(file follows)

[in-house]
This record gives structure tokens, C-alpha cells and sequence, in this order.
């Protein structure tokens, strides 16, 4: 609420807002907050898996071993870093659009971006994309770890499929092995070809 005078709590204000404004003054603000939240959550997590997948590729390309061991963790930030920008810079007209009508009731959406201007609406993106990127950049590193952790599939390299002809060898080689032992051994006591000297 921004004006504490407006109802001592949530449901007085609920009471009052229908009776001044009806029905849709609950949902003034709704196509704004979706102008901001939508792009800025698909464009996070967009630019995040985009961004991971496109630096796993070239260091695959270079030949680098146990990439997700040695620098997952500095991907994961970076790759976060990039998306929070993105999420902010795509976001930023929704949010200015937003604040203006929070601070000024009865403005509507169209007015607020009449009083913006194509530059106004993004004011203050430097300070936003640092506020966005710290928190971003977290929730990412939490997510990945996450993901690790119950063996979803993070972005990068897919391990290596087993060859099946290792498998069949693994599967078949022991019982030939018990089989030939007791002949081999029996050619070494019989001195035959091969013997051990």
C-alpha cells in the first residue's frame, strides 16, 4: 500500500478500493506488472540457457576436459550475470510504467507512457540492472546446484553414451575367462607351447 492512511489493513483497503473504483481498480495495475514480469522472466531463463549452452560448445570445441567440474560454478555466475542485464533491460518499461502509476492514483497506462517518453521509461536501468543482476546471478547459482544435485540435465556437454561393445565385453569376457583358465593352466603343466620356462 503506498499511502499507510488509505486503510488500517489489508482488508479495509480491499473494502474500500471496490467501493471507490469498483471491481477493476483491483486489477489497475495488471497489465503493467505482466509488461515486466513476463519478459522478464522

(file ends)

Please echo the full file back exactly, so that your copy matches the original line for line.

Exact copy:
[in-house]
This record gives structure tokens, C-alpha cells and sequence, in this order.
């Protein structure tokens, strides 16, 4: 609420807002907050898996071993870093659009971006994309770890499929092995070809 005078709590204000404004003054603000939240959550997590997948590729390309061991963790930030920008810079007209009508009731959406201007609406993106990127950049590193952790599939390299002809060898080689032992051994006591000297 921004004006504490407006109802001592949530449901007085609920009471009052229908009776001044009806029905849709609950949902003034709704196509704004979706102008901001939508792009800025698909464009996070967009630019995040985009961004991971496109630096796993070239260091695959270079030949680098146990990439997700040695620098997952500095991907994961970076790759976060990039998306929070993105999420902010795509976001930023929704949010200015937003604040203006929070601070000024009865403005509507169209007015607020009449009083913006194509530059106004993004004011203050430097300070936003640092506020966005710290928190971003977290929730990412939490997510990945996450993901690790119950063996979803993070972005990068897919391990290596087993060859099946290792498998069949693994599967078949022991019982030939018990089989030939007791002949081999029996050619070494019989001195035959091969013997051990």
C-alpha cells in the first residue's frame, strides 16, 4: 500500500478500493506488472540457457576436459550475470510504467507512457540492472546446484553414451575367462607351447 492512511489493513483497503473504483481498480495495475514480469522472466531463463549452452560448445570445441567440474560454478555466475542485464533491460518499461502509476492514483497506462517518453521509461536501468543482476546471478547459482544435485540435465556437454561393445565385453569376457583358465593352466603343466620356462 503506498499511502499507510488509505486503510488500517489489508482488508479495509480491499473494502474500500471496490467501493471507490469498483471491481477493476483491483486489477489497475495488471497489465503493467505482466509488461515486466513476463519478459522478464522